Blaze researcher in hot water for fighting ISIS

Jason Buttrill, a Marine veteran working for The Blaze in war-torn Iraq last week popped off a half-dozen rounds from an SVD at ISIS fighters and has now been recalled from overseas.

Classified as a “researcher” by The Blaze after walking back copy that originally labeled him a correspondent, the website posted a piece with Buttrill in the thick of the action and leading with the story of him taking shots at ISIS on the front line.

“Major bucket list completed. Shoot at #ISIS ? Check!” posted Buttrill to social media on Dec. 8, with an image of him parked behind the optics a SVD-ish rifle, using a battered press-board desk as a shooting rest as two local fighters look on.

“I got off 6 shots. ISIS looked like ants on that scope, but…my USMC PMI [Primary Marksmanship Instructor] was exceptional,” he wrote.

As reported by Military Times, Buttrill served as an intelligence specialist in the Marine Corps from January 1999 to January 2003.

The tweets brought harsh criticism from other journalists who argued Buttrill crossed a line that could end up putting targets on the back of correspondents in war zones.

“Jason, journalists are detained and killed all over the world over false accusations of being combatants. This doesn’t help,” wrote Jason Stern with the Committee to Protect Journalists, following it up with, “Like with doctors, humanitarian workers and other civilians, the journalist’s best defense is their noncombatant status.”

Stern’s group contends there have been 40 journalists killed while working in the Middle East so far in 2016 including 6 in Iraq.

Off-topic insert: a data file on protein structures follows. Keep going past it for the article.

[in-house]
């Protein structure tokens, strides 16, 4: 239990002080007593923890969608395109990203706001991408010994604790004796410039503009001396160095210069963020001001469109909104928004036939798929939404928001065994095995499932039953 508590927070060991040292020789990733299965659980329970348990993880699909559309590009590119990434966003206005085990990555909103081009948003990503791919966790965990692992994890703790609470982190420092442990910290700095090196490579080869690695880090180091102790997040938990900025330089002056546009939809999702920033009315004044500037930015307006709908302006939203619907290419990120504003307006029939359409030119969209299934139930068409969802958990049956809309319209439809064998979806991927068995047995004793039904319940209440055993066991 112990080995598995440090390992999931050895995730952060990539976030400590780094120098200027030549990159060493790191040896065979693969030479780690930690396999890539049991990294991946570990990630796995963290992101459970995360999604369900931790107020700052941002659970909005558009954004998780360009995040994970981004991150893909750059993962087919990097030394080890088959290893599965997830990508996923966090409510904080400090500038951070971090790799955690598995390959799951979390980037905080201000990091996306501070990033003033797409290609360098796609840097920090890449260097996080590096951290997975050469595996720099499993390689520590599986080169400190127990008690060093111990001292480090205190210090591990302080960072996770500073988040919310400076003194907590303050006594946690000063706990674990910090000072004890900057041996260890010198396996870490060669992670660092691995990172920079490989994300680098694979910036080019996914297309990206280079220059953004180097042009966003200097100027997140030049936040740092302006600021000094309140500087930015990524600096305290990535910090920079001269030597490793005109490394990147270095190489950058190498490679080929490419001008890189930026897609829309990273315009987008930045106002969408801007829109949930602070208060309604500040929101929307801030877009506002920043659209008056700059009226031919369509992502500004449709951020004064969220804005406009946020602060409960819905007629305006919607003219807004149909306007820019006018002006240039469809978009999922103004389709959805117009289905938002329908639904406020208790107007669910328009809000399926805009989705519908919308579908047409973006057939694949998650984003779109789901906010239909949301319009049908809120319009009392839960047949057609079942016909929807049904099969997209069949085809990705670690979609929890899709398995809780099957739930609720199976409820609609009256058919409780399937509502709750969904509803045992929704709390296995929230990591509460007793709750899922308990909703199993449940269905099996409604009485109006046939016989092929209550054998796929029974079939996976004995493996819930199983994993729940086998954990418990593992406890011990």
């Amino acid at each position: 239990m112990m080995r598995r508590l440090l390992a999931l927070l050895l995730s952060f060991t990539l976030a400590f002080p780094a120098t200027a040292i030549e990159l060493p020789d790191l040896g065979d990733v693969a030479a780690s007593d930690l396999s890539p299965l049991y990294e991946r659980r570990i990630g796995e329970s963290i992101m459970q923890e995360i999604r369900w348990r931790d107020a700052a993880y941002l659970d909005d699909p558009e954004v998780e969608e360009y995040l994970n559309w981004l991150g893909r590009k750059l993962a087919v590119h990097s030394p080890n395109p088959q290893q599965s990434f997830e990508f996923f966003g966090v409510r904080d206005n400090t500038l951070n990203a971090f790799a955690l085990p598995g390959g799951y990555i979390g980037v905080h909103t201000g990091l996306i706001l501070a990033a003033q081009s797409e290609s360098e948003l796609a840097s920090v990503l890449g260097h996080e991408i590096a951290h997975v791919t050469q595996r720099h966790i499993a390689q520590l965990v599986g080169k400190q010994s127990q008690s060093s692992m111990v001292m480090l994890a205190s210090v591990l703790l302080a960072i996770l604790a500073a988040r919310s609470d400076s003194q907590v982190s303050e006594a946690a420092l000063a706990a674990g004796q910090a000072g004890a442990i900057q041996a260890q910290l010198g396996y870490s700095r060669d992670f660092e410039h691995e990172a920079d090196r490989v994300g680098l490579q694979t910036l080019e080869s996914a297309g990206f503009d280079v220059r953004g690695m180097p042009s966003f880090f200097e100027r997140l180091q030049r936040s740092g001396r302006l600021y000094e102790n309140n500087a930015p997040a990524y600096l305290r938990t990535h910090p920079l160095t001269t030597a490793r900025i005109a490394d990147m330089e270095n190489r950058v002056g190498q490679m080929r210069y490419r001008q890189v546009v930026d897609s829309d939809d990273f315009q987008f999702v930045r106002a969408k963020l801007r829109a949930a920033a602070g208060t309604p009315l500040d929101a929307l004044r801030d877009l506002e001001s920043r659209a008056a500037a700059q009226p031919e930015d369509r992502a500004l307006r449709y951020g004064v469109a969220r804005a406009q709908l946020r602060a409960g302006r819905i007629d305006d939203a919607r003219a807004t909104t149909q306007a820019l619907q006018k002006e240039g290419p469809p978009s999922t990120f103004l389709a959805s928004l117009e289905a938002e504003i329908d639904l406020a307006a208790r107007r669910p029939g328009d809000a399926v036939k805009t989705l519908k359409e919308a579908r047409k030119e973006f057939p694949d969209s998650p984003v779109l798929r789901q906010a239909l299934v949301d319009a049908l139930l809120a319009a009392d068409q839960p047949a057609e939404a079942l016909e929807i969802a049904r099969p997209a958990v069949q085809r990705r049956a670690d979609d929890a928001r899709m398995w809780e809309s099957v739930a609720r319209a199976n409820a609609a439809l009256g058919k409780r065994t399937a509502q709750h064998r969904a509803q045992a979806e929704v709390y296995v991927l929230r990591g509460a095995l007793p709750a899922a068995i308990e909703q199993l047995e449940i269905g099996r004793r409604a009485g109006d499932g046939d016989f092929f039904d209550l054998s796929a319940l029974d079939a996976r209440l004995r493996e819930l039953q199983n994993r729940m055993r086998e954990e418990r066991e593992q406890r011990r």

Scottish writer Matthew Vickery was even more harsh, writing, “Thanks for putting all of us in more danger where we can be accused of being combatants. esp. us who are based here fulltime.”

Lindsey Snell, who writes for VICE, MSNBC, ABC and others pointed out that “this makes you a foreign fighter, and it endangers real journalists covering conflict in the Middle East,” and, “pic is in opposition-held Syria. But I’ve managed to film in Iraq many times–without shooting anyone.”

Now, Glenn Beck’s Mercury Radio Arts, who owns the The Blaze network, issued a statement Friday pulling Buttrill back home.

“Given his military and security background, Mr. Buttrill was offered the opportunity for an important research assignment in Iraq,” noted the network. “Due to his conduct, Mercury Radio Arts has recalled him back to the US. He has been suspended from further field research assignments.”

It’s not the first time reporters covering ISIS got in hot water for rocking some hardware. In August a reporter for the UK based Daily Mail, Mark Nicol, was blasted for images of him holding an AK47. The Mail later pulled the pictures.

However, Buttrill is far from the first American journalist who picked up a gun in a war zone.

As covered extensively in Terry Mort’s “Hemingway at War” the novelist’s adventures as a World War II correspondent included engaging in combat several times, on one occasion even tossing in three grenades on a French cellar reportedly full of SS troops while saying “divide these among yourselves.”

In Vietnam, war correspondent Joe Galloway, who later helped write the non-fiction work “We were Soldiers” often carried an M16 and during one prolonged attack on a remote base manned a .30 caliber machine gun for three days.

Still, the war against the Islamic State is neither WWII nor Vietnam, and Buttrill is repentant.

“I am truly sorry. As a former Marine, I am hardwired to want to shoot at the bad guys,” he posted to social media this week. “As a member of a media organization, I should have known better. I do now. In the future, I’ll leave the shooting to the combatants.”

Buttrill, is of course still armed to one degree or another.